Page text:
October Frost

A hen harrier over the snipe bog – the colour has gone a bit weird.

A few successive mornings of good frost is always enough to set the juices going, and this morning I headed up the hill about half an hour before the sun was due to rise over the Solway.

When God built the grey partridge, he intended it to be seen shortly before dawn on a frosty October morning. Peering into the silvery radish seed pods, I was thrilled to see a series of arrogant little orange faces peering back at me as the sky turned to a glowing peach and the turnip shaws crackled crisply under foot. A cock bird skreiked further back in the game cover, and as if in response, a red grouse began a string of cackles from the hill behind me. It wasn’t just the cold morning which made the hair on the back of my neck stand up as I leaned up against the lichened wall and sipped at my coffee with greys below and reds above.

It was fairly uneventful up on the hill, and my feet crushed prints into the icy moss as if I was walking on a stale sponge cake. I stopped in to see the pheasants, then set off back down the track to the car with Scoop trotting cheerily at my heel and a fat, warming sun staring intently into my face. I was amazed to see a single wheatear chick bouncing along the stones in the frost – I saw another one two days ago, long after the adult birds have left. I don’t hold out much hope for juvenile birds who still haven’t left by the second week in October, and while they could well make it to East Africa, I think it’s more likely that they’ll just fade away quietly one frosty night.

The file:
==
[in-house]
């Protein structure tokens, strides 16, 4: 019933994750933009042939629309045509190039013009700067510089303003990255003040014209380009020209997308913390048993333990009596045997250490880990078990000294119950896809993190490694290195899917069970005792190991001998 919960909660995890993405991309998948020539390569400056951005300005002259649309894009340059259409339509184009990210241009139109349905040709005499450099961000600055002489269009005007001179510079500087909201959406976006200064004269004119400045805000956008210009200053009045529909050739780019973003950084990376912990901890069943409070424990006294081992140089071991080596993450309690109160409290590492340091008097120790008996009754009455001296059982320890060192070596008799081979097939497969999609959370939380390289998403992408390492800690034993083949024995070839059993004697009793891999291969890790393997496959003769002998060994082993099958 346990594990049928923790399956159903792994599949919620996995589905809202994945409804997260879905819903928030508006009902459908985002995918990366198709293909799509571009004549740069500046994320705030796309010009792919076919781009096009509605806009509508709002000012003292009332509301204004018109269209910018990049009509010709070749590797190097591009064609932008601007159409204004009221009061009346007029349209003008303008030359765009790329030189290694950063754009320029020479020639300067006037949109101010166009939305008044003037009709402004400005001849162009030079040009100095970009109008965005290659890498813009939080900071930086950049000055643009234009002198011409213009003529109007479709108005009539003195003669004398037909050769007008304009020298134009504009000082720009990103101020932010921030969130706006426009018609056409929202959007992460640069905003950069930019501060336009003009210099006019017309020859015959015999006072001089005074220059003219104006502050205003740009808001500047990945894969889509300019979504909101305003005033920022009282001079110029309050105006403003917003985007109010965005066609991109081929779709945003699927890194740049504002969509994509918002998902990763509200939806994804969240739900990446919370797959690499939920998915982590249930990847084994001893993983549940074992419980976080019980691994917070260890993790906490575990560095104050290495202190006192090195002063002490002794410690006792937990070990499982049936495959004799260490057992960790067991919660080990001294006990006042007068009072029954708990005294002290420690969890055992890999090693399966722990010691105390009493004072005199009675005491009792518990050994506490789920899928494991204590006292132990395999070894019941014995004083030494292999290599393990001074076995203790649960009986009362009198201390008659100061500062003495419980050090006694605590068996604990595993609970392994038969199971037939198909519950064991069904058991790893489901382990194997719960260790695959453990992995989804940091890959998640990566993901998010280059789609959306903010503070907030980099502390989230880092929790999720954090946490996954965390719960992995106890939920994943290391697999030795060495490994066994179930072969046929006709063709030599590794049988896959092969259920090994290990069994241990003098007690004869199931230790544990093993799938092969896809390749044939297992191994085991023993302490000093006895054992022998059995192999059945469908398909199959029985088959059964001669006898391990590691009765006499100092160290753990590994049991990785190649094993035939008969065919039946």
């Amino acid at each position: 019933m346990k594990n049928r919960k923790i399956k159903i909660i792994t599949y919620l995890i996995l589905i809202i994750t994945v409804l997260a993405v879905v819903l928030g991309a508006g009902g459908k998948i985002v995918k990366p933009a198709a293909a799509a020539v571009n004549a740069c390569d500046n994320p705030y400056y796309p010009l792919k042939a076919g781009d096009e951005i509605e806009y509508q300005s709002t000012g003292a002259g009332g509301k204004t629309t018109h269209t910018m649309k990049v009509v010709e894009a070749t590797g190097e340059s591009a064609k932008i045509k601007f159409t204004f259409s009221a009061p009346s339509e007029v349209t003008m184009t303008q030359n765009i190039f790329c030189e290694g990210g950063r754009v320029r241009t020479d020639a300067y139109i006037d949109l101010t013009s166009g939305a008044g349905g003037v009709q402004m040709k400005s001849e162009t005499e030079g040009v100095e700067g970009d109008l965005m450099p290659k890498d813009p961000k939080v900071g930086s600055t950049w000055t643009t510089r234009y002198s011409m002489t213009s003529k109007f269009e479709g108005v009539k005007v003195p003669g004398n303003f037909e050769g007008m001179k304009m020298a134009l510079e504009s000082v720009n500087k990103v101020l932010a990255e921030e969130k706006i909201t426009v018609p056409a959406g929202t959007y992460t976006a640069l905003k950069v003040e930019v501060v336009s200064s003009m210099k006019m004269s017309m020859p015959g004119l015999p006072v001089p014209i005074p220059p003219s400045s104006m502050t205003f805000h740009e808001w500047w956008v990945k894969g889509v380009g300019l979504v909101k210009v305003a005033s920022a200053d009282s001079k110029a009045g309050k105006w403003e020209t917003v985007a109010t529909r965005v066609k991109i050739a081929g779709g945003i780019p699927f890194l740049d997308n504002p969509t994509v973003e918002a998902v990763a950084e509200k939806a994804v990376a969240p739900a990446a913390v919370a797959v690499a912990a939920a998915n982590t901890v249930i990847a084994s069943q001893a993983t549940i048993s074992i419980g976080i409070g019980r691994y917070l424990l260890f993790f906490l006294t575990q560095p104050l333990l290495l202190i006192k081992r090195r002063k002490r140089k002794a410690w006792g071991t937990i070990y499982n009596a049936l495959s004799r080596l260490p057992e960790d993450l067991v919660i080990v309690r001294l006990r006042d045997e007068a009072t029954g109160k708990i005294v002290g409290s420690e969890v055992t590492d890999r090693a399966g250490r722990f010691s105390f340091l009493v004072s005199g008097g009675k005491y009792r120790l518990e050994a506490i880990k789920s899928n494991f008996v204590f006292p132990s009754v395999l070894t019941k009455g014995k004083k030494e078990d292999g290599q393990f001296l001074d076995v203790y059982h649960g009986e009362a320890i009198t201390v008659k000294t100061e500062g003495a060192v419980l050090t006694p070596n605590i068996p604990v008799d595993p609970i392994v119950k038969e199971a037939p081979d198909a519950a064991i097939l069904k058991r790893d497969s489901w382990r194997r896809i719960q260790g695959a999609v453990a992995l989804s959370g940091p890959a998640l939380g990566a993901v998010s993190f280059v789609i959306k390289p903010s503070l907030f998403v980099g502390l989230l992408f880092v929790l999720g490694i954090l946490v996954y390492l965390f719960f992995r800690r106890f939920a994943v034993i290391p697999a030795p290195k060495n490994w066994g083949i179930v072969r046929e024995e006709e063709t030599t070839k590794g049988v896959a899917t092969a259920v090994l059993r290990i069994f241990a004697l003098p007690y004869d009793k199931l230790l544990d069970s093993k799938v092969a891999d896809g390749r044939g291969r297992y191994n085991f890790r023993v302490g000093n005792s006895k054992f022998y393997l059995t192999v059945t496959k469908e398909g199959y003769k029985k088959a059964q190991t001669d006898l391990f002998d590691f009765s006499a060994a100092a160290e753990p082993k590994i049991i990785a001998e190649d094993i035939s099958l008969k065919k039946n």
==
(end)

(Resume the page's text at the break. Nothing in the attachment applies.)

A few yards back from the car, I heard the familiar skreech of snipe, and turned to see three little shapes turning in the sunlight overhead. Another group rose up from the rushes in the field that I plan to drive next summer, and I caught a flash of something hunting just above the height of the tallest seed heads. It was a cock hen harrier, silhouetted against the rising sun and swirling mischievously through the ranks of gathered snipe. Like the harrier I saw on Monday, it clearly didn’t know that unless you catch a snipe when it’s asleep, you might as well try and catch the wind, and it was clear that it was never going to have any luck. Maybe it was just hoping that it could sweep in suddenly on a snipe that wasn’t on the lookout, but given the noisy swirl of skreeching birds which were rising up in all directions, only the stupidest of snipe wouldn’t have been on the alert.

Back in the house by 8:15 and time for a fried breakfast before work. There are worse ways to start the day.

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